“That’s all we needed to know,” Mrs. Chung said quickly, shooting her husband another of those meaningful looks whose meaning evaded Andrey.
“I’ve nothing to add,” Mr. Chung said with a barely noticeable twist of his lips that was almost, but not quite, a smile.
“Let me know if anything else comes up,” Andrey said. “I’m here to help.”
Andrey charged up for a split second before beaming himself back up to the cliff, where the narrow passage leading down into the control room awaited him. The last time he’d checked in, Kathy had almost finished getting a basic radar based surveillance system up and running. Now that their base was reasonably secure, they had to think about developing the plan of attack against Buddy’s villain group.
As he climbed down the ladder into the control room, Andrey was enveloped in warm, stale air and the perpetual hum of working machinery. A half dozen light bulbs now illuminated the small underground space, connected to a car battery by a long white cable that ran beneath the ceiling. The working lights made it easy to see that Kathy had eliminated most of the spare parts clutter. Only a few crates remained, neatly stacked by the entrance to the generator room where they couldn’t get in the way.
Stepan wasn’t here, he must have left the room while Andrey was speaking to the Chungs. However, Andrey noted that the light on his armband had gone out, which made a temporary malfunction more likely. He still intended to ask Kathy about it, but it wasn’t the most pressing concern.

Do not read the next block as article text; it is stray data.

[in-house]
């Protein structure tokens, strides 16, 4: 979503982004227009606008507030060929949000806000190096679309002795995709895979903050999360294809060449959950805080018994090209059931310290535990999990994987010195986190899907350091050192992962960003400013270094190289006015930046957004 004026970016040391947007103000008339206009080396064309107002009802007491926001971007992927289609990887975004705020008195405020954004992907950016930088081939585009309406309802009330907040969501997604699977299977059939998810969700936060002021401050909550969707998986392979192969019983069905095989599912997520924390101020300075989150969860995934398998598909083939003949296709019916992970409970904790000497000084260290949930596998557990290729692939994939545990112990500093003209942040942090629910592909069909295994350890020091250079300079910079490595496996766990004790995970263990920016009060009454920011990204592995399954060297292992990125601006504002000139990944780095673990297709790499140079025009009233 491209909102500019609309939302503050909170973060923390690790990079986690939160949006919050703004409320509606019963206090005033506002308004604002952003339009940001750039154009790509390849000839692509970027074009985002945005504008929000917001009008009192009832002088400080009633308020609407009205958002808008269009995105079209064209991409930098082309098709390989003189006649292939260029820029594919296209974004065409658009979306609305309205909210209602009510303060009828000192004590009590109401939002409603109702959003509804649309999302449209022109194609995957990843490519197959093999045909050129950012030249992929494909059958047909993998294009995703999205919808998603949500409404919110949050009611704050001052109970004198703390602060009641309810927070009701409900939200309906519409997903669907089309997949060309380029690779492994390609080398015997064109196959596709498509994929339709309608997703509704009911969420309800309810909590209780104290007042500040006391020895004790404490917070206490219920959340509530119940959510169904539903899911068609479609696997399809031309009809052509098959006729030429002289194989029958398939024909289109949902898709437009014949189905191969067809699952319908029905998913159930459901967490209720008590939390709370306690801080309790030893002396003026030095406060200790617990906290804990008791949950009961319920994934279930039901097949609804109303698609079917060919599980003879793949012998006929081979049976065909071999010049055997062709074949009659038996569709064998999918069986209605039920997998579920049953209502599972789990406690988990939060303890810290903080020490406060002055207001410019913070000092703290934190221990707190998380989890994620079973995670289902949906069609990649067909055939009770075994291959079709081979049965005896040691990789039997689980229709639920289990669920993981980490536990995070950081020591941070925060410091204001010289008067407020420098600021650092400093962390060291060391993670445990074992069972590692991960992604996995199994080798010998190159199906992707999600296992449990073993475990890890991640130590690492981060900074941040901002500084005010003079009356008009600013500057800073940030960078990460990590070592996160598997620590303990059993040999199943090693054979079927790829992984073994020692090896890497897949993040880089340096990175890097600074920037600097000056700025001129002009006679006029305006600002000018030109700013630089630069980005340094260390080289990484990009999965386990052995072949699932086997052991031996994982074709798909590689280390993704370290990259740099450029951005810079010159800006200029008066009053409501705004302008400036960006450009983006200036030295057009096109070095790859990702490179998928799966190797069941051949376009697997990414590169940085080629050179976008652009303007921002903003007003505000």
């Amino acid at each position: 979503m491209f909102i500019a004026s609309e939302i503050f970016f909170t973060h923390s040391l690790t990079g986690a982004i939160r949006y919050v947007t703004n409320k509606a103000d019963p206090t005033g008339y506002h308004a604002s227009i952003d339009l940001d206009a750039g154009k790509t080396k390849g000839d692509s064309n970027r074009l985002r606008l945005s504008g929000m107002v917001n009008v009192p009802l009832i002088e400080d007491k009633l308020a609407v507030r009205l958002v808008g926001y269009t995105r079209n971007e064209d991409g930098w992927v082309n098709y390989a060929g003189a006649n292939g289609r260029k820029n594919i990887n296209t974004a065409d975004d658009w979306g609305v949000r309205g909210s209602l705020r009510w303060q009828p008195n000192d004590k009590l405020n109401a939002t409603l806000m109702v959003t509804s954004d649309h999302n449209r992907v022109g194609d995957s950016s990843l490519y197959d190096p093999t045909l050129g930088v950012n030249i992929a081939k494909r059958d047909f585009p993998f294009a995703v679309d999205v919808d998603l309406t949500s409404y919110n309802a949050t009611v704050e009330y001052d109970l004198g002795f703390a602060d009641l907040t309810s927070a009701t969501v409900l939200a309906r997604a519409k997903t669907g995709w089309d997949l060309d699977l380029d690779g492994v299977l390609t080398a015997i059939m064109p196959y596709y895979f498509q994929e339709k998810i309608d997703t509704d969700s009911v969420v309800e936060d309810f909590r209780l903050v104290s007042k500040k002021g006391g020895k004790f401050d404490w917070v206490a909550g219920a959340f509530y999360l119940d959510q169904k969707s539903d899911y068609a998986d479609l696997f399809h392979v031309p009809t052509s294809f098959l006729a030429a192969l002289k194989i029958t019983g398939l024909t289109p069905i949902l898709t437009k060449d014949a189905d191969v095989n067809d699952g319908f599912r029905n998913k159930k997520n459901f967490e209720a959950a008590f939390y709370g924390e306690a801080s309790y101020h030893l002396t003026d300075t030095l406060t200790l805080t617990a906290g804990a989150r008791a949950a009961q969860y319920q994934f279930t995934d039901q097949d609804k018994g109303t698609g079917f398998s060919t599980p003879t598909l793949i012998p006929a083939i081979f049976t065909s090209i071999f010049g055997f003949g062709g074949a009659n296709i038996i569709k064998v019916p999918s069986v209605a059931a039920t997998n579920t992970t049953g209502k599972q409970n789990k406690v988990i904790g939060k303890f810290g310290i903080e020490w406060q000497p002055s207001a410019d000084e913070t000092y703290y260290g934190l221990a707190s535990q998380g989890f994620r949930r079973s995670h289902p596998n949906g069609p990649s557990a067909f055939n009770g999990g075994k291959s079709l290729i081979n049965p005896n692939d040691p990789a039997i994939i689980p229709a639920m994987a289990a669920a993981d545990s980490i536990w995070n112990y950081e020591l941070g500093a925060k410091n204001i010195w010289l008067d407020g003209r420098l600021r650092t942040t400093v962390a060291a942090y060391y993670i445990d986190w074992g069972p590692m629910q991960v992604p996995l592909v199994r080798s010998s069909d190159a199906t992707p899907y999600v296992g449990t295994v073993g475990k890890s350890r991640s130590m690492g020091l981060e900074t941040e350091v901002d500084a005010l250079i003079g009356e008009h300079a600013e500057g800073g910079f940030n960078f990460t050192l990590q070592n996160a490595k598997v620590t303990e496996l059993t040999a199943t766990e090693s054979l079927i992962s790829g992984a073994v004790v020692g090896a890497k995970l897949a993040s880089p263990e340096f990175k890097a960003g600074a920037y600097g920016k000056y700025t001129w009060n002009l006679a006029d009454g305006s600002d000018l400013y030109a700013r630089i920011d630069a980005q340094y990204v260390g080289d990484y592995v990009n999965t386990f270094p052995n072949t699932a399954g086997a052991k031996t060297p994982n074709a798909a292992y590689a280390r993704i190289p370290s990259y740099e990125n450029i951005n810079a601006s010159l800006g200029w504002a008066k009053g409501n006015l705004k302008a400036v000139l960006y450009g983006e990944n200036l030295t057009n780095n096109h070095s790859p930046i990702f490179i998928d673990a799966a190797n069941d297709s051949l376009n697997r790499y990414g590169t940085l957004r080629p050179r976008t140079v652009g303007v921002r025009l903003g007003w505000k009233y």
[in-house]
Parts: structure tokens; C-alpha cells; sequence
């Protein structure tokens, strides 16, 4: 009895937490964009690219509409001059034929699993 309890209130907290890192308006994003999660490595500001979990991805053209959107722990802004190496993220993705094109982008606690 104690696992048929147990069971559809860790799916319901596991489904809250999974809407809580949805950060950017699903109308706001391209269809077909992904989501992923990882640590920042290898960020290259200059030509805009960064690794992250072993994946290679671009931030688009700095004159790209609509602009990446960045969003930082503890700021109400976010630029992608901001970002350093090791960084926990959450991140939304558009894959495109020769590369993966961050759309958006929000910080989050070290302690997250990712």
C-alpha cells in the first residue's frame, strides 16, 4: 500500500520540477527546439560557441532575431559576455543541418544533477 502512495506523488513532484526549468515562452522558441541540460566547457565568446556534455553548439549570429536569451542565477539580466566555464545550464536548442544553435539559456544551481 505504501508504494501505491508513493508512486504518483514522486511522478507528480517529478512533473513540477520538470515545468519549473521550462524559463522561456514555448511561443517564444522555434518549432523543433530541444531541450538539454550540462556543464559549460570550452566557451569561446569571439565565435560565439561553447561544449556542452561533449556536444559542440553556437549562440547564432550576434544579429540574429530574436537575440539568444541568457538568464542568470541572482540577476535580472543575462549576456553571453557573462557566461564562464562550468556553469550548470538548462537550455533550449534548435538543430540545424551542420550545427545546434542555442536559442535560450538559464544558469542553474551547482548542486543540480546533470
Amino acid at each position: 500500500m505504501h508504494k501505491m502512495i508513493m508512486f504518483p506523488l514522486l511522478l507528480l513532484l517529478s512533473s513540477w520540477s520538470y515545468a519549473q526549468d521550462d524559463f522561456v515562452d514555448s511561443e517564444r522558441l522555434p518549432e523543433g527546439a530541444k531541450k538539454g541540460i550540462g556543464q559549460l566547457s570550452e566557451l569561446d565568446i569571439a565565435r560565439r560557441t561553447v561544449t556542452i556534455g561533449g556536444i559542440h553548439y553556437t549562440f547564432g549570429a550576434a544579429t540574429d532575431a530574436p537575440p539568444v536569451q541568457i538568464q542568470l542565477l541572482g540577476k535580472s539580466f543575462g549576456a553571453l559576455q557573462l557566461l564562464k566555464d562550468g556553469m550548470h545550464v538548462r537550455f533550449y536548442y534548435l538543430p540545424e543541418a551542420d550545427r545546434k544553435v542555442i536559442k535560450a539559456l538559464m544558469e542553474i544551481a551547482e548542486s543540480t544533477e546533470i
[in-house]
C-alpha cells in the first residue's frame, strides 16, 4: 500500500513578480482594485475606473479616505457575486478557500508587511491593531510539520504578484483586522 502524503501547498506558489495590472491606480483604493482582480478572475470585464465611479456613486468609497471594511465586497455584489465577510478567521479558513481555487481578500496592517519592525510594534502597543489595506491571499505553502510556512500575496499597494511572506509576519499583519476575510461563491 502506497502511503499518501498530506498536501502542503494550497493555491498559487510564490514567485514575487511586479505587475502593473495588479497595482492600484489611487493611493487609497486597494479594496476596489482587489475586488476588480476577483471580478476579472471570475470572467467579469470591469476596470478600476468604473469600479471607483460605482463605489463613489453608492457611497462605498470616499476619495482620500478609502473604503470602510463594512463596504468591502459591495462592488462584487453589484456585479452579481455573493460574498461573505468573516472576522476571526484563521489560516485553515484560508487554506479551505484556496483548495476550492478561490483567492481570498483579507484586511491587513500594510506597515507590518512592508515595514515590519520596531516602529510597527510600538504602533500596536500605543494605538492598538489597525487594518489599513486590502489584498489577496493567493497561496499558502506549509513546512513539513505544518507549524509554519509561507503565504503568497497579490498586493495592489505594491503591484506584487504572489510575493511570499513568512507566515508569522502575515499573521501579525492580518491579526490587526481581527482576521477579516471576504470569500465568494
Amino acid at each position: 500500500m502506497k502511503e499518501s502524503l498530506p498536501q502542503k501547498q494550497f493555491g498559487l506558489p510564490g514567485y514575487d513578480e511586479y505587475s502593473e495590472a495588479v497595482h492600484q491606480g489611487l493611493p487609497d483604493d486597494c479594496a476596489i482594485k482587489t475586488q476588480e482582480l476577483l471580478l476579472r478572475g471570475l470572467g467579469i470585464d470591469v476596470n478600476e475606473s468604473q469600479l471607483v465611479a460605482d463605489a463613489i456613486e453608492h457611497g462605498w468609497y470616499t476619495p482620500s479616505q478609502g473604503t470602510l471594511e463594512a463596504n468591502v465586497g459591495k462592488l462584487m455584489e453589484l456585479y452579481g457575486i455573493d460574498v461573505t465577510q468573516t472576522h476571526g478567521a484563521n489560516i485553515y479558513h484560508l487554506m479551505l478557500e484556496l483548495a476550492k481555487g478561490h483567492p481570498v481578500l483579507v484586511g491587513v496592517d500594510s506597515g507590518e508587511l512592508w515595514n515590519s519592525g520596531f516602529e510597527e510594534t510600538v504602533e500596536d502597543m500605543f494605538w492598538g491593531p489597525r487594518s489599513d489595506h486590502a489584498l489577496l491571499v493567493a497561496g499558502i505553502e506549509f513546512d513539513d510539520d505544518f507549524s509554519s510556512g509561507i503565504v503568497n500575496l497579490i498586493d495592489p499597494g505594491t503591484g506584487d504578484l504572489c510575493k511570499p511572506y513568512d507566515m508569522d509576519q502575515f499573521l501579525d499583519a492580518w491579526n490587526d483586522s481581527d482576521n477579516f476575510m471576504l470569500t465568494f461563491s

“Now look who’s here,” Kathy chimed cheerfully. Andrey noted with some relief that she hadn’t seen fit to don her ineffable yellow costume in his absence. Instead, she wore a sturdy pair of jeans with a sleeveless black blouse, her auburn hair done up in a small bun.
She was standing in front of the command console with its now fully operational flatscreen monitor, next to a slender teenage boy who was slumped into a padded office chair and barely looked awake. Upon hearing Kathy’s voice, his head snapped up, and he blinked a few times.
“Hello, Prodigy,” Andrey said, using a gentler tone than he normally would. The kid had left his Australian home to start a new life with his girlfriend, Gravity Girl, only to see her kidnapped by Sovereign and finally lose her to Legion. Now he was here, trying to help despite the depression and insomnia that haunted him.
“Hi, Radiant,” the teenager murmured sleepily. “Haven’t figured out anything good yet. But the last time my inspiration kicked in, I wrote up a two page guide on how to grow crops here. The best crops. Maybe it will help.”
“I’ll take a look at it in a bit,” Andrey said.
“I know you need a genius plan for Smolensk,” Prodigy went on. “Still working on it. I hope anyway. Maybe the next subject my dumb power chooses is something more useful than potatoes in maritime sub-tropical climates.”
“It’s fine, Sugarbun,” Kathy said. “Just stay up to date with Morpheus on any new information he digs up, alright? Maybe you’ll snatch up some keyword that inspires you.”
“Sure,” Prodigy said wearily, eyes drifting shut again.